Boltzmann brains and the scale-factor cutoff measure of the multiverse
Andrea De Simone,1 Alan H. Guth,1 Andrei Linde,2,3 Mahdiyar Noorbala,2 Michael P. Salem,4 and Alexander Vilenkin4 1Center for Theoretical Physics, Laboratory for Nuclear Science, and Department of Physics, Massachusetts Institute of Technology, Cambridge, Massachusetts 02139, USA 2Department of Physics, Stanford University, Stanford, California 94305, USA 3Yukawa Institute of Theoretical Physics, Kyoto University, Kyoto, Japan 4Institute of Cosmology, Department of Physics and Astronomy, Tufts University, Medford, Massachusetts 02155, USA (Received 25 July 2010; published 14 September 2010)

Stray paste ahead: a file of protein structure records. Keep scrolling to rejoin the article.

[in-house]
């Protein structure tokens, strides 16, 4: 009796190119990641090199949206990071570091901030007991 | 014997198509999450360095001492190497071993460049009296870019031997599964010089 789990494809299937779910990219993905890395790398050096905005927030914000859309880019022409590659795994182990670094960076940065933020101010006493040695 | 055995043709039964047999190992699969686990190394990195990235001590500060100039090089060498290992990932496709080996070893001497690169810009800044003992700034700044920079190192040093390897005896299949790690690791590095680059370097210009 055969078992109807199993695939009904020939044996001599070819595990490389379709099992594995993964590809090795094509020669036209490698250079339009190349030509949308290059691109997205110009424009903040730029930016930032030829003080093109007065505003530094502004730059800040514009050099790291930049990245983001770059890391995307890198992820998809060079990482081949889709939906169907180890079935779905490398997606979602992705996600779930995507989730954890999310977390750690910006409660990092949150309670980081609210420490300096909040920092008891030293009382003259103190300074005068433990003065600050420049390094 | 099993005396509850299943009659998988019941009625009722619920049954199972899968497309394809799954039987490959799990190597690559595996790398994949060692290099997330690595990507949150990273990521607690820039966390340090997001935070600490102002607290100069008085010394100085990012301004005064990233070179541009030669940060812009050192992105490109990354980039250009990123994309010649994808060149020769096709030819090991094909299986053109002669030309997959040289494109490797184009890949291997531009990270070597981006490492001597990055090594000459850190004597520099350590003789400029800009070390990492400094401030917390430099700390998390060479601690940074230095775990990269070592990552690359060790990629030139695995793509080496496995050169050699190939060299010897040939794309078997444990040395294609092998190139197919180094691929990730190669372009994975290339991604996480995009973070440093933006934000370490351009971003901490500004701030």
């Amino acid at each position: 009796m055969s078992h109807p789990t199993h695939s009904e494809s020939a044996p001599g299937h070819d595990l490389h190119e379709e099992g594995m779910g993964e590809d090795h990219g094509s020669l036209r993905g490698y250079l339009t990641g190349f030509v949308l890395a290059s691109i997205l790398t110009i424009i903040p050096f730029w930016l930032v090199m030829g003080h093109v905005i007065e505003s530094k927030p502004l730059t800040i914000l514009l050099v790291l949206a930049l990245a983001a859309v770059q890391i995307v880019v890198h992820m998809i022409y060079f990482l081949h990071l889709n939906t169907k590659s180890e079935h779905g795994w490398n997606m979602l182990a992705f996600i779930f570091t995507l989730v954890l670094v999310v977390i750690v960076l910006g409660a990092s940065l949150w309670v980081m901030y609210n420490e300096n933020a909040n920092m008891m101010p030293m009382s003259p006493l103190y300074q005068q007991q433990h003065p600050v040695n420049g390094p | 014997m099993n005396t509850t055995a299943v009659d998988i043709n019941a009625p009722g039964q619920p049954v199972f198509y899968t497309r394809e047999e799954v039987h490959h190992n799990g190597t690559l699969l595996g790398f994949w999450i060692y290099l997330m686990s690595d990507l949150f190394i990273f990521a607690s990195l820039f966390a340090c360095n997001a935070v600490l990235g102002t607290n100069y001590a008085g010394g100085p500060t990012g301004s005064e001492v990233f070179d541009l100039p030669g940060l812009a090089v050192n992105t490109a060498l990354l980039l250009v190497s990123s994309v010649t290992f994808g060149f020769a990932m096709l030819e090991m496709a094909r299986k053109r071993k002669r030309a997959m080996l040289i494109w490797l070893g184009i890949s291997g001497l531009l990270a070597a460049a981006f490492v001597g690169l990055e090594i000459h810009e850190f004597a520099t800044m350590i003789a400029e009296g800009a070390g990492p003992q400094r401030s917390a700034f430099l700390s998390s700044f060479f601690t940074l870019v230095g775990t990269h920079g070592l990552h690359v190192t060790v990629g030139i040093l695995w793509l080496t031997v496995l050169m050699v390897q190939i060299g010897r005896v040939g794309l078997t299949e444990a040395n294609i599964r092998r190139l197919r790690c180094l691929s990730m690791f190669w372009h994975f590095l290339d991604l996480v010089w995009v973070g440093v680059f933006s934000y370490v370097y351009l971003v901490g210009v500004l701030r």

To make predictions for an eternally inflating ‘‘multiverse,’’ one must adopt a procedure for regulating its divergent spacetime volume. Recently, a new test of such spacetime measures has emerged: normal observers—who evolve in pocket universes cooling from hot big bang conditions—must not be vastly outnumbered by ‘‘Boltzmann brains’’—freak observers that pop in and out of existence as a result of rare quantum fluctuations. If the Boltzmann brains prevail, then a randomly chosen observer would be overwhelmingly likely to be surrounded by an empty world, where all but vacuum energy has redshifted away, rather than the rich structure that we observe. Using the scale-factor cutoff measure, we calculate the ratio of Boltzmann brains to normal observers. We find the ratio to be finite, and give an expression for it in terms of Boltzmann brain nucleation rates and vacuum decay rates. We discuss the conditions that these rates must obey for the ratio to be acceptable, and we discuss estimates of the rates under a variety of assumptions.